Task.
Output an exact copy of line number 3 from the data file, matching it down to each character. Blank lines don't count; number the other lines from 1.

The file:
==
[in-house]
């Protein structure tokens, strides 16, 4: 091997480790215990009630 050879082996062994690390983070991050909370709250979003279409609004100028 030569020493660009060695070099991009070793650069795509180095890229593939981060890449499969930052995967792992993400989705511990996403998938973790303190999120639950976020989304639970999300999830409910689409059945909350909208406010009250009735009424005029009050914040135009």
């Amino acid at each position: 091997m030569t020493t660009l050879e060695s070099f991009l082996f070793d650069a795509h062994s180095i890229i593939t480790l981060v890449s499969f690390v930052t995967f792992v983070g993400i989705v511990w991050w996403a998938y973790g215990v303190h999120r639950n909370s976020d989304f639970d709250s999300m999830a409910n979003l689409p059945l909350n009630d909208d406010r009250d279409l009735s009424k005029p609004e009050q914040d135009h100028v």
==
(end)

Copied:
């Amino acid at each position: 091997m030569t020493t660009l050879e060695s070099f991009l082996f070793d650069a795509h062994s180095i890229i593939t480790l981060v890449s499969f690390v930052t995967f792992v983070g993400i989705v511990w991050w996403a998938y973790g215990v303190h999120r639950n909370s976020d989304f639970d709250s999300m999830a409910n979003l689409p059945l909350n009630d909208d406010r009250d279409l009735s009424k005029p609004e009050q914040d135009h100028v």